1920x1080 YI:542 - Harvest Wallpaper, Harvest H... LINK
Applications of GF-TENG for harvesting a wide range of mechanical energy. (a) Harvesting energy from sliding of a human hand. (b) Harvesting energy from acceleration or deceleration of a remote control car. (c) Device structure for noncontact GF-TENG. (d) Harvesting energy from people walking by noncontact GF-TENG and the real-time measurement of Isc. (e) Total conversion efficiency of noncontact GF-TENG for harvesting slight vibration under different load resistances .
1920x1080 YI:542 - Harvest Wallpaper, Harvest H...
Structural design of the hybrid power textile. (a and b) Schematic illustration of the hybrid power textile, which is a mixture of two textile-based all-solid energy harvesters: fabric TENG (a) and photovoltaic textile(b). Enlarged view of the interlaced structure of both the fabric TENG (c) and the photovoltaic textile (d) .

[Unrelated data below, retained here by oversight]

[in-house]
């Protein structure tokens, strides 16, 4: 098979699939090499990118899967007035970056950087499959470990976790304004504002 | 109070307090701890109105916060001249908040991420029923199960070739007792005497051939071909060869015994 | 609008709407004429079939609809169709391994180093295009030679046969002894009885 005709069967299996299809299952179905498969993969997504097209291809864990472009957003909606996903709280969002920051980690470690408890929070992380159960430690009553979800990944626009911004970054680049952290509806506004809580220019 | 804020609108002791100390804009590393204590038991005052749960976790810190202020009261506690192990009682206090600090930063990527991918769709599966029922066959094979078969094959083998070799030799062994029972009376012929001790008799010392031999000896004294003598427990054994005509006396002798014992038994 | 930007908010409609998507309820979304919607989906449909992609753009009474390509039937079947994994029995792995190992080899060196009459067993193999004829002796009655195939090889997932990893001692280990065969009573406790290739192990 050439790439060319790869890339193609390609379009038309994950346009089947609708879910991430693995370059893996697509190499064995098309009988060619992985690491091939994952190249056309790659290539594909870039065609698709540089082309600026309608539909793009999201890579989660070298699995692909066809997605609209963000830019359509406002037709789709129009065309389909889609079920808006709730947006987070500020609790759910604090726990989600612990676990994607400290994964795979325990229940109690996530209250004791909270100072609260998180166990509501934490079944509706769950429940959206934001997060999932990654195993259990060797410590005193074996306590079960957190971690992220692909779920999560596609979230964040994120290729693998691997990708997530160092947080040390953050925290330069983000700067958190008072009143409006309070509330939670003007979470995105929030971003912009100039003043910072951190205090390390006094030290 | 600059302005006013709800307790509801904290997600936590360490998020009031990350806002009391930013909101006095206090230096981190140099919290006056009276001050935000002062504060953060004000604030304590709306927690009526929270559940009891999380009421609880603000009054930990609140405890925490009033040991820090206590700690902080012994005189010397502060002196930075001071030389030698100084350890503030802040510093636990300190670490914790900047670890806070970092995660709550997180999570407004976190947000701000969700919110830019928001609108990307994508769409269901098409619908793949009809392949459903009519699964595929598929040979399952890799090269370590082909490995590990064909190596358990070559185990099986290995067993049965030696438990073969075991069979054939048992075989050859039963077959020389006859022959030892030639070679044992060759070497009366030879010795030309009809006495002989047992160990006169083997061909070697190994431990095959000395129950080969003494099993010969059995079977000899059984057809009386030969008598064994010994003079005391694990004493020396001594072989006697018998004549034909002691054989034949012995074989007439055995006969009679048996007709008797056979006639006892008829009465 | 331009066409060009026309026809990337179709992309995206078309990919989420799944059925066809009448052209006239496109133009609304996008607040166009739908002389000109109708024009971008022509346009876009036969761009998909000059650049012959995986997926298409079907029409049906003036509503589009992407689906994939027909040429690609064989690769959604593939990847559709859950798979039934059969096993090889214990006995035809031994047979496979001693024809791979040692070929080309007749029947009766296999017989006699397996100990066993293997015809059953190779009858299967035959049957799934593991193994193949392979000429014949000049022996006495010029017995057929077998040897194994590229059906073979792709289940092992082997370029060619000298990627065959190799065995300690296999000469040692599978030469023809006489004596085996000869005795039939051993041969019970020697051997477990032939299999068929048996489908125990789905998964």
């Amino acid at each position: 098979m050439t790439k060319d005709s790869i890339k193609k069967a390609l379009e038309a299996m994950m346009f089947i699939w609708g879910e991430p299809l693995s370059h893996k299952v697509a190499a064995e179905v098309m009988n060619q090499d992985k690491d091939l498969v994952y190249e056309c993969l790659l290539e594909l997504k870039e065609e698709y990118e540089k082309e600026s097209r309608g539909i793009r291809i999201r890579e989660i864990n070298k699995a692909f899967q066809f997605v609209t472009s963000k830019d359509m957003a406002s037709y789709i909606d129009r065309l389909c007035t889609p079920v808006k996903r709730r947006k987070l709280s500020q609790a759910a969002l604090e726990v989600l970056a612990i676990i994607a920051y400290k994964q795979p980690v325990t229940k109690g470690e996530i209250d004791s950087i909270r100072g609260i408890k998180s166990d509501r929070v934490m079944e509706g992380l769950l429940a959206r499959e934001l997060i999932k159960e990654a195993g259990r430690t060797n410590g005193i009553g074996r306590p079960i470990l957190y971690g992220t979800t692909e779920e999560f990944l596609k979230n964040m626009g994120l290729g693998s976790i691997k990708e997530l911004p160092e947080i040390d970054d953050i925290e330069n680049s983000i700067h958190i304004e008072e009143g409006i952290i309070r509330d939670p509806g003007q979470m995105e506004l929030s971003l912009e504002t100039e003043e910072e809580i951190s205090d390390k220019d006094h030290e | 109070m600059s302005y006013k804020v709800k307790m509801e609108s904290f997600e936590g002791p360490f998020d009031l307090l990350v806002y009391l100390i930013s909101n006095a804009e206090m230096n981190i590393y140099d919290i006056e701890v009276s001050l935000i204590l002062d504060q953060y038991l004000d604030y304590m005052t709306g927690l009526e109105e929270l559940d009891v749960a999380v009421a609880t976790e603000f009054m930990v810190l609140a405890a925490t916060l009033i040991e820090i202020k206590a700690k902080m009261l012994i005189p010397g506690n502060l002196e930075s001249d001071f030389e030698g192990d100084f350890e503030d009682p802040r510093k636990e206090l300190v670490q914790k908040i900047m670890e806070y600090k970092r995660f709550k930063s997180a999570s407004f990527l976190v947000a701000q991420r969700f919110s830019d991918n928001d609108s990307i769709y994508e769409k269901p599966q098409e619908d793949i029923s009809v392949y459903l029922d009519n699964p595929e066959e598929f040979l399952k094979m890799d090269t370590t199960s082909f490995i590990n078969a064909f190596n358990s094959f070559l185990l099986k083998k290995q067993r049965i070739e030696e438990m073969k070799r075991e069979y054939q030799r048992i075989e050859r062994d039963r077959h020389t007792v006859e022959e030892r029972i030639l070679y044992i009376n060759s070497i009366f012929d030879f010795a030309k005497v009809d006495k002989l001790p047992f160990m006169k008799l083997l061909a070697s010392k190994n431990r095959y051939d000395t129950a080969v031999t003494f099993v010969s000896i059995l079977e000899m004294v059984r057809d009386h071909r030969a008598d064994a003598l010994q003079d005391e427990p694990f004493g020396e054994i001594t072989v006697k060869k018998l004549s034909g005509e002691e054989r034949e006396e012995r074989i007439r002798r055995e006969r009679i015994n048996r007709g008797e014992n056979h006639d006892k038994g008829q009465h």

Desertification is land degradation in arid, semi-arid, and dry sub-humid areas, collectively known as drylands, resulting from many factors, including human activities and climatic variations. The range and intensity of desertification have increased in some dryland areas over the past several decades (high confidence). Drylands currently cover about 46.2% (0.8%) of the global land area and are home to 3 billion people. The multiplicity and complexity of the processes of desertification make its quantification difficult. Desertification hotspots, as identified by a decline in vegetation productivity between the 1980s and 2000s, extended to about 9.2% of drylands (0.5%), affecting about 500 (120) million people in 2015. The highest numbers of people affected are in South and East Asia, the circum Sahara region including North Africa and the Middle East including the Arabian Peninsula (low confidence). Other dryland regions have also experienced desertification. Desertification has already reduced agricultural productivity and incomes (high confidence) and contributed to the loss of biodiversity in some dryland regions (medium confidence). In many dryland areas, spread of invasive plants has led to losses in ecosystem services (high confidence), while over-extraction is leading to groundwater depletion (high confidence). Unsustainable land management, particularly when coupled with droughts, has contributed to higher dust-storm activity, reducing human well-being in drylands and beyond (high confidence). Dust storms were associated with global cardiopulmonary mortality of about 402,000 people in 2005. Higher intensity of sand storms and sand dune movements are causing disruption and damage to transportation and solar and wind energy harvesting infrastructures (high confidence). 3.1.1, 3.1.4, 3.2.1, 3.3.1, 3.4.1, 3.4.2, 3.4.2, 3.7.3, 3.7.4